372 So. 2d at 844.
The trial court granted Sims's motion on the grounds that the Kents failed to prove negligence or actual expenses incurred as damages. The trial court's judgment is supported by credible evidence.
Recently, this court summarized the elements necessary to impose liability in dogbite cases:"`[The Court of Appeals] in Kershaw v. McKown, 12 Ala.App. 485, 68 So. 559 (1915), reiterated the common law rule that the owner of a dog is not liable for acts of the dog unless the owner had knowledge of the vicious propensities of the dog that resulted in the injury complained of.... This Court held in Owen v. Hampson, 258 Ala. 228, 62 So. 2d 245 (1952), that the common law rule was still applicable in Alabama. The most recent case is Reddett v. Mosley, 45 Ala.App. 38, 222 So. 2d 369 (1969), wherein the Court of Civil Appeals stated: "The rule is one of judicial notice and requires proof of the defendant's knowledge (actual or imputed) of the domestic animal's dangerous propensity as a sine qua non in the elements of the claimed negligence." 45 Ala.App. at 40, 222 So. 2d at 370.
"`* * * *
"`Appellant cites Owen v. Hampson, in which this Court, quoting from a previous opinion, stated:"`"Previous knowledge of the animal's vicious habits must be alleged and proved. But positive proof is not always necessary. It may be inferred from the circumstances. But the knowledge of the vicious habits of an animal need not refer to circumstances of exactly the same kind. All that the law requires to make the owner or keeper liable is knowledge of facts from which he can infer that the animal is likely to commit an act of the kind complained of."'"
White v. Law, 454 So. 2d 515 (Ala.1984).
Here, the only evidence presented at trial relating to the vicious propensities of this *147 animal was that the animal would fight with other dogs. The father of the child bitten admitted that he had observed the dog in question "a couple of hundred times" but had never before seen it attack a person and admitted that he did not know of any such incident involving the dog prior to this incident. The trial court was authorized to find from the evidence that the dog's prior actions were insufficient to place Sims on notice or give him any reason to know of the dog's dangerous propensities. Consequently, we will affirm the trial court's finding that the owner of the dog was not liable for the injury if the case was tried on the theory of common law liability for negligence.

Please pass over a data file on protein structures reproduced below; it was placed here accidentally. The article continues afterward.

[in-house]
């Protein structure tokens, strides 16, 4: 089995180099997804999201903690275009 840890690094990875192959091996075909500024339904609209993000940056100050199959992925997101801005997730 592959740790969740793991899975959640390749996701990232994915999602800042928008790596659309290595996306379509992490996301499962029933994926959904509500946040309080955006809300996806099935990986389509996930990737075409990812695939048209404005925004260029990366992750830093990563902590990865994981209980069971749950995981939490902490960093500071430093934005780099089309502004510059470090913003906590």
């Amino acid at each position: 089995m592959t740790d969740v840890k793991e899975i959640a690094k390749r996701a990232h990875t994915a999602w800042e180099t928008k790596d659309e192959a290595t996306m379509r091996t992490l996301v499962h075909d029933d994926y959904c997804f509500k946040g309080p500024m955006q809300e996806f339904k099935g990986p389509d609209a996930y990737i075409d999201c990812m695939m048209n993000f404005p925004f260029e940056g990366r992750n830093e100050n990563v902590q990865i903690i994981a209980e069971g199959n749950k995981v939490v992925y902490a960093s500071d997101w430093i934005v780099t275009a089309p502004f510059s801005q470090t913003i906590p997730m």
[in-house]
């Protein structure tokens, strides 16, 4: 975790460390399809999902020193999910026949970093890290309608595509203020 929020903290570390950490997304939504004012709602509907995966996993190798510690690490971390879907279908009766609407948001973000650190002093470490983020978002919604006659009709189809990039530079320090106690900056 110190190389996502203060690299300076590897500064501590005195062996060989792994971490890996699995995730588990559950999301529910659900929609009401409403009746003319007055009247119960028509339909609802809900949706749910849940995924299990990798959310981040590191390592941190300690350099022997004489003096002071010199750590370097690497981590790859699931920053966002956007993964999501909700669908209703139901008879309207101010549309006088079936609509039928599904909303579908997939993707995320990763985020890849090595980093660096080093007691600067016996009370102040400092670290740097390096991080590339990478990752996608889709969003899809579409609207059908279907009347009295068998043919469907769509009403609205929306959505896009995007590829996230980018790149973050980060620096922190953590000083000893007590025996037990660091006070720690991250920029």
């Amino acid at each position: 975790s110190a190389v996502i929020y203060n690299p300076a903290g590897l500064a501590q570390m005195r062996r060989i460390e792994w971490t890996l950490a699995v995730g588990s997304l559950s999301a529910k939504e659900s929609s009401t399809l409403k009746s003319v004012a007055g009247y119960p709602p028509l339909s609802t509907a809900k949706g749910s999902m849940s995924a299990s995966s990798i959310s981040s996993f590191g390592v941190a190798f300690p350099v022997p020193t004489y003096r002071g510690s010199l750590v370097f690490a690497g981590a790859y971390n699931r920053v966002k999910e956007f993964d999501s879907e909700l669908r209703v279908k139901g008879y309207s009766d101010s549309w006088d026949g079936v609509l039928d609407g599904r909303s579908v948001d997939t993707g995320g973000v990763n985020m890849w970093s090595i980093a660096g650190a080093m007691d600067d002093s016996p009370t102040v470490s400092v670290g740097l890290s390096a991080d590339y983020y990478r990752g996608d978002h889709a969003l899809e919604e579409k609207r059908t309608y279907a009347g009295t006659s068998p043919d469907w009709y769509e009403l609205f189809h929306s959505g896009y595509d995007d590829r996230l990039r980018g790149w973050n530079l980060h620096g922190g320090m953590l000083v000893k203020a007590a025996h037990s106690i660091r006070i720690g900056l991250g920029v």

The Kents contend, however, that the case should be decided on appeal by considering the provisions of Code 1975, § 3-6-1, which create liability for the owner of a dog for injuries to a person who is bitten by the dog while on the owner's premises. The owner of the dog, Sims, in his brief on appeal, contends that the Kents are attempting to have the appeal considered on a theory different from the theory upon which the original trial was had. It is, of course, the law that a case will not be reviewed here on a theory different from that on which it was tried below. Bailey v. City of Mobile, 292 Ala. 436, 296 So. 2d 149 (1974).
It appears that the case was tried on the theory of common law liability for negligence, but we cannot conclude, as a matter of law, that the Kents did not argue the applicability of Code 1975, § 3-6-1, et seq. in the trial court.
The defendant Sims, in his motion for a directed verdict, set forth a ground that "[t]he plaintiff has totally failed to prove the elements of a common law negligence case, specifically there has been no proof of negligence or the breach of any duty owed by the Defendant to the Plaintiff."
The trial judge, in his order, made the following findings and conclusions:"The case was called for trial and the Plaintiff presented his case. At the close of the Plaintiff's case, the Defendant made a motion for a directed verdict and stated his specific grounds in support of said motion. Upon consideration of the legal evidence presented by the Plaintiff and the Motion for Directed Verdict, the Court finds that the Plaintiff has failed to prove any negligence on the part of the Defendant which would entitle the Plaintiff to a judgment against the Defendant on the theory of negligence. * *"